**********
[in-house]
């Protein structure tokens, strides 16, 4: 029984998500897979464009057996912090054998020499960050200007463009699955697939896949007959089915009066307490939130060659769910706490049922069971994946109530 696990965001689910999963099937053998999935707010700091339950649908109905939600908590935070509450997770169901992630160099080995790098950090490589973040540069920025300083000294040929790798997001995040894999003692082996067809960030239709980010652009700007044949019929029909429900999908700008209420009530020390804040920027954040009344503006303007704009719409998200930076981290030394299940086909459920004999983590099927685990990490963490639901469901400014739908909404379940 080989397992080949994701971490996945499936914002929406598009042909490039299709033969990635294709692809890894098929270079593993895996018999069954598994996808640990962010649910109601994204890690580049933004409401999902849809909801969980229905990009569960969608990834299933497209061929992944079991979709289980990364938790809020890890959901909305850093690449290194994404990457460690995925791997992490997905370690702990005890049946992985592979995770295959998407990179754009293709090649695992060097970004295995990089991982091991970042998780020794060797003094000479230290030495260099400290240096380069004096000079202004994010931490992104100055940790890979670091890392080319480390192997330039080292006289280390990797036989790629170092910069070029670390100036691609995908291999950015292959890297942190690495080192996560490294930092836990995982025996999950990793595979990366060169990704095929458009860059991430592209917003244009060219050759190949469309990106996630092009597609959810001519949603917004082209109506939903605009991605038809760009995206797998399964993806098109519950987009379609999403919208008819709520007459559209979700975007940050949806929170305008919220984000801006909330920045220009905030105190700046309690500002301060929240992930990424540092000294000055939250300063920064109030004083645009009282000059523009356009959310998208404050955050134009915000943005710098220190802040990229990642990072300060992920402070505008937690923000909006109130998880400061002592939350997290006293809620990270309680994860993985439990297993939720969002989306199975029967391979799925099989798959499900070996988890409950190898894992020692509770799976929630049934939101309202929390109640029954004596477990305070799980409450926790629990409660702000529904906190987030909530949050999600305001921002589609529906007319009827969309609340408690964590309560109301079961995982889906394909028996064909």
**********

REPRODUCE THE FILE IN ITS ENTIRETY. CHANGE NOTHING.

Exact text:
[in-house]
């Protein structure tokens, strides 16, 4: 029984998500897979464009057996912090054998020499960050200007463009699955697939896949007959089915009066307490939130060659769910706490049922069971994946109530 696990965001689910999963099937053998999935707010700091339950649908109905939600908590935070509450997770169901992630160099080995790098950090490589973040540069920025300083000294040929790798997001995040894999003692082996067809960030239709980010652009700007044949019929029909429900999908700008209420009530020390804040920027954040009344503006303007704009719409998200930076981290030394299940086909459920004999983590099927685990990490963490639901469901400014739908909404379940 080989397992080949994701971490996945499936914002929406598009042909490039299709033969990635294709692809890894098929270079593993895996018999069954598994996808640990962010649910109601994204890690580049933004409401999902849809909801969980229905990009569960969608990834299933497209061929992944079991979709289980990364938790809020890890959901909305850093690449290194994404990457460690995925791997992490997905370690702990005890049946992985592979995770295959998407990179754009293709090649695992060097970004295995990089991982091991970042998780020794060797003094000479230290030495260099400290240096380069004096000079202004994010931490992104100055940790890979670091890392080319480390192997330039080292006289280390990797036989790629170092910069070029670390100036691609995908291999950015292959890297942190690495080192996560490294930092836990995982025996999950990793595979990366060169990704095929458009860059991430592209917003244009060219050759190949469309990106996630092009597609959810001519949603917004082209109506939903605009991605038809760009995206797998399964993806098109519950987009379609999403919208008819709520007459559209979700975007940050949806929170305008919220984000801006909330920045220009905030105190700046309690500002301060929240992930990424540092000294000055939250300063920064109030004083645009009282000059523009356009959310998208404050955050134009915000943005710098220190802040990229990642990072300060992920402070505008937690923000909006109130998880400061002592939350997290006293809620990270309680994860993985439990297993939720969002989306199975029967391979799925099989798959499900070996988890409950190898894992020692509770799976929630049934939101309202929390109640029954004596477990305070799980409450926790629990409660702000529904906190987030909530949050999600305001921002589609529906007319009827969309609340408690964590309560109301079961995982889906394909028996064909």